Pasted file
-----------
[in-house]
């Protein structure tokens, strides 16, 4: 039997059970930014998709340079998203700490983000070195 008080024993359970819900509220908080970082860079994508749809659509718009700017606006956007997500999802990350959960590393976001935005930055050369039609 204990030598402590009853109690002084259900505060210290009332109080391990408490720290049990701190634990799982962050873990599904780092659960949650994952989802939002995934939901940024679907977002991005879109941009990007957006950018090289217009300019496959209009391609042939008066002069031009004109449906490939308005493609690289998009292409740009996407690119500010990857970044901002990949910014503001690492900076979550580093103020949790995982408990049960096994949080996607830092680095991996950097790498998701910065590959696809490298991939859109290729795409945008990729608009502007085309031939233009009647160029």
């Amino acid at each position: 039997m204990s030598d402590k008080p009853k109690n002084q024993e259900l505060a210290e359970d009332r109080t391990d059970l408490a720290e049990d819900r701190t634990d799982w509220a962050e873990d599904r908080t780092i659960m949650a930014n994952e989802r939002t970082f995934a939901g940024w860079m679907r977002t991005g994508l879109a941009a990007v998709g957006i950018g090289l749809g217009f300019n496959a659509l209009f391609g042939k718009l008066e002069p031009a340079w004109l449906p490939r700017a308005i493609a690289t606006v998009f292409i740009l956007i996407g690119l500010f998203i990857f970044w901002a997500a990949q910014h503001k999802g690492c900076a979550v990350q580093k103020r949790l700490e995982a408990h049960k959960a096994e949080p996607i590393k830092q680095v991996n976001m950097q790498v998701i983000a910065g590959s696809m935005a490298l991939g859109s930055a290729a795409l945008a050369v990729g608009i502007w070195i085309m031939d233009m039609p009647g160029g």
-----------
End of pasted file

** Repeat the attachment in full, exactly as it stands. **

[in-house]
């Protein structure tokens, strides 16, 4: 039997059970930014998709340079998203700490983000070195 008080024993359970819900509220908080970082860079994508749809659509718009700017606006956007997500999802990350959960590393976001935005930055050369039609 204990030598402590009853109690002084259900505060210290009332109080391990408490720290049990701190634990799982962050873990599904780092659960949650994952989802939002995934939901940024679907977002991005879109941009990007957006950018090289217009300019496959209009391609042939008066002069031009004109449906490939308005493609690289998009292409740009996407690119500010990857970044901002990949910014503001690492900076979550580093103020949790995982408990049960096994949080996607830092680095991996950097790498998701910065590959696809490298991939859109290729795409945008990729608009502007085309031939233009009647160029």
């Amino acid at each position: 039997m204990s030598d402590k008080p009853k109690n002084q024993e259900l505060a210290e359970d009332r109080t391990d059970l408490a720290e049990d819900r701190t634990d799982w509220a962050e873990d599904r908080t780092i659960m949650a930014n994952e989802r939002t970082f995934a939901g940024w860079m679907r977002t991005g994508l879109a941009a990007v998709g957006i950018g090289l749809g217009f300019n496959a659509l209009f391609g042939k718009l008066e002069p031009a340079w004109l449906p490939r700017a308005i493609a690289t606006v998009f292409i740009l956007i996407g690119l500010f998203i990857f970044w901002a997500a990949q910014h503001k999802g690492c900076a979550v990350q580093k103020r949790l700490e995982a408990h049960k959960a096994e949080p996607i590393k830092q680095v991996n976001m950097q790498v998701i983000a910065g590959s696809m935005a490298l991939g859109s930055a290729a795409l945008a050369v990729g608009i502007w070195i085309m031939d233009m039609p009647g160029g």